An­swers for top ques­tions put to Real­tors

Daily Local News (West Chester, PA) - - BUSINESS - Mau­reen Hughes On Real Es­tate

To­day, I would like to an­swer some com­mon real es­tate ques­tions that come up fre­quently when I am meet­ing with clients, or even just chat­ting with friends and fam­ily. It’s easy to do a Google search, but some­times know­ing which ad­vice to take can be a chal­lenge be­cause each per­son’s sit­u­a­tion is unique.

1) Should I have my house pre-in­spected be­fore putting on the mar­ket?

There are two ways to look at this. If you pre-in­spect, you can then ad­dress small items that the in­spec­tor will find and cor­rect them be­fore go­ing to mar­ket. Oc­ca­sion­ally a se­ri­ous is­sue is found that you were not aware of, in which case you could get a sec­ond opin­ion and de­cide to cor­rect the is­sue or not. Buy­ers love to see a pre-in­spec­tion re­port as it shows the seller is con­sci­en­tious. At the very least if your home has stucco, is on a

sep­tic sys­tem and/or well wa­ter, those sys­tems should be pre-in­spected as re­pairs can be costly. It is al­ways ben­e­fi­cial for you as the Seller to be aware of any is­sues up­front so you can cor­rect and price the home ac­cord­ingly.

2) Does it re­ally pay to stage my house?

Yes, Yes, Yes! When sell­ing your home you want to de­per­son­al­ize it so buy­ers can see them­selves liv­ing in “their new home” as op­posed to liv­ing in “your home.” There are nu­mer­ous stud­ies that have been done and sup­port the fact that staged homes sell quicker and for higher prices than “un­staged” homes. If you find it im­pos­si­ble to af­ford a pro­fes­sional stager, at the very least have an im­par­tial (and hon­est) friend come over and help you de-clut­ter, de­tach from your be­long­ings and re­ar­range fur­ni­ture to best please a po­ten­tial buyer. Your real­tor should also be able to give you great ad­vice as to which items need to be re­moved.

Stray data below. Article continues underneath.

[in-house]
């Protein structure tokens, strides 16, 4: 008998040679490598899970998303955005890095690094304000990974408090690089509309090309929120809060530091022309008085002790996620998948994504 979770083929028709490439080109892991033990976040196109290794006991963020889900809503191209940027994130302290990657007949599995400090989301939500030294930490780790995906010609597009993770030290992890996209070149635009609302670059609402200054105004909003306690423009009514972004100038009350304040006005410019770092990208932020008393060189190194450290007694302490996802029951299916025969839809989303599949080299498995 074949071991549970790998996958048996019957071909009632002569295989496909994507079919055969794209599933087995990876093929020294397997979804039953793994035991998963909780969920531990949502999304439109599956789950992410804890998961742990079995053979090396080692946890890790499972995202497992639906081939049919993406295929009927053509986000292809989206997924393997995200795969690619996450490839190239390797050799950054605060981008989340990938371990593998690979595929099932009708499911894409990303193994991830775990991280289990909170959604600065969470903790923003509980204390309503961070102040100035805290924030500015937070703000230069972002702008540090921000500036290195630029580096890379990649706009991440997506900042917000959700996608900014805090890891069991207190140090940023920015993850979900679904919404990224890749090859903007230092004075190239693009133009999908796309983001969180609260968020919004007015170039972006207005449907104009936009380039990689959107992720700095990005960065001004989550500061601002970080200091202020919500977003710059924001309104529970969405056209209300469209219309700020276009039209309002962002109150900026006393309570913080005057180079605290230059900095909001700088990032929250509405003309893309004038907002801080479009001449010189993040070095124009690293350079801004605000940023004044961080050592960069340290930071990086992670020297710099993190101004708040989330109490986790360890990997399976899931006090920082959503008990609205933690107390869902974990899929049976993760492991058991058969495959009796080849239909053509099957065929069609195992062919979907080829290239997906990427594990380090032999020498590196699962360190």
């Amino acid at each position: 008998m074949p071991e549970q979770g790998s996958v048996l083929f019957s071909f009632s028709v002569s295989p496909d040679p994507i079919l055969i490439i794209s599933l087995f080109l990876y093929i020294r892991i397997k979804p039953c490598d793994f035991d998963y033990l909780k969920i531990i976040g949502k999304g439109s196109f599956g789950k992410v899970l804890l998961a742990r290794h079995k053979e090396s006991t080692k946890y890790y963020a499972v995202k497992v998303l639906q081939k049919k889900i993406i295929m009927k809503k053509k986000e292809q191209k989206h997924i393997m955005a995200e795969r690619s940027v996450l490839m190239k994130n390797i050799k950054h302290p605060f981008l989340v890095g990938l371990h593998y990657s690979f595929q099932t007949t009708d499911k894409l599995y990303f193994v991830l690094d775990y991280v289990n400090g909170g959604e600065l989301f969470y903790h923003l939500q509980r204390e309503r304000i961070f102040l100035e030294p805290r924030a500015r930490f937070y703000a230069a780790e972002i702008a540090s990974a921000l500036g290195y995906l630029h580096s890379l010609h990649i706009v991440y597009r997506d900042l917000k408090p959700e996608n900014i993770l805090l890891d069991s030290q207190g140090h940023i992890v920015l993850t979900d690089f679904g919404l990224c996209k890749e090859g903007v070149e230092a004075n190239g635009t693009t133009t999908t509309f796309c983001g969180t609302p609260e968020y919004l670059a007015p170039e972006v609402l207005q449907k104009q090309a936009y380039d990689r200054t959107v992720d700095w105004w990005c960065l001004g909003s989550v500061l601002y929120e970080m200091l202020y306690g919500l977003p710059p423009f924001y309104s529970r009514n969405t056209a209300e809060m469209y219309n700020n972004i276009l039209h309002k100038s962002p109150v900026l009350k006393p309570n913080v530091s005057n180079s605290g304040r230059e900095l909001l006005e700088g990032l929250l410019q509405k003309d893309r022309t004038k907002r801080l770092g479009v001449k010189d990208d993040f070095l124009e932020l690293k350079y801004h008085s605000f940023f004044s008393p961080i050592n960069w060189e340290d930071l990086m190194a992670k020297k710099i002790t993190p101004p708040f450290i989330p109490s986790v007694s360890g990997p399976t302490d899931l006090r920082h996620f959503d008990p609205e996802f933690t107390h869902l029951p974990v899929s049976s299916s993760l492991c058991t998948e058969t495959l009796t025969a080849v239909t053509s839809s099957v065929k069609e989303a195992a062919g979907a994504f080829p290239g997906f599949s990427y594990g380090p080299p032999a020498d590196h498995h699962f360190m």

3) When a buyer makes an of­fer 5-10 per­cent be­low my price should I even re­spond to them?

Al­ways re­spond to ev­ery of­fer, no mat­ter the price or terms. Some buy­ers just like to test the mar­ket. Your agent can ad­vise you as to the best way to re­spond. I have seen many “low­ball of­fers” be­come the fi­nal win­ning of­fer. You may feel in­sulted, and that’s where you get into trou­ble. Don’t al­low your emo­tions to guide you in a busi­ness trans­ac­tion. Merely state your terms to the buyer and see where it goes.

4. How im­por­tant is it to scout out the neigh­bor­hood?

I am a strong believer in mak­ing cer­tain the home you de­sire is in an area that works for your lifestyle and fam­ily life. While the spe­cific stores and busi­nesses around a po­ten­tial home shouldn’t make or break your de­ci­sion, the lo­ca­tion in gen­eral should. For ex­am­ple, if you are look­ing for a home in an up and com­ing neigh­bor­hood, but there are no tell tale signs of new life spring­ing up (like a Star­bucks, Whole Foods, lo­cal spe­cial­ity shops, etc) in the vicin­ity, you might not be look­ing in the right area. Take a walk around the neigh­bor­hood, get a feel for lo­cal shops, re­search schools, check the dis­tance to and from work, etc. I’ve known clients who pur­chased fixer-up­per homes in less than de­sir­able neigh­bor­hoods be­cause they knew their time in that area would be lim­ited and they were able to look past the more chal­leng­ing parts for the sake of their in­vest­ment. But, for a home that is meant to be more long term, look­ing into the de­cid­ing fac­tors of the lo­ca­tion and ac­ces­si­bil­ity can be very im­por­tant.

Have a burn­ing real es­tate ques­tion? Email me! And be fea­tured in our next Daily Lo­cal Q&A.

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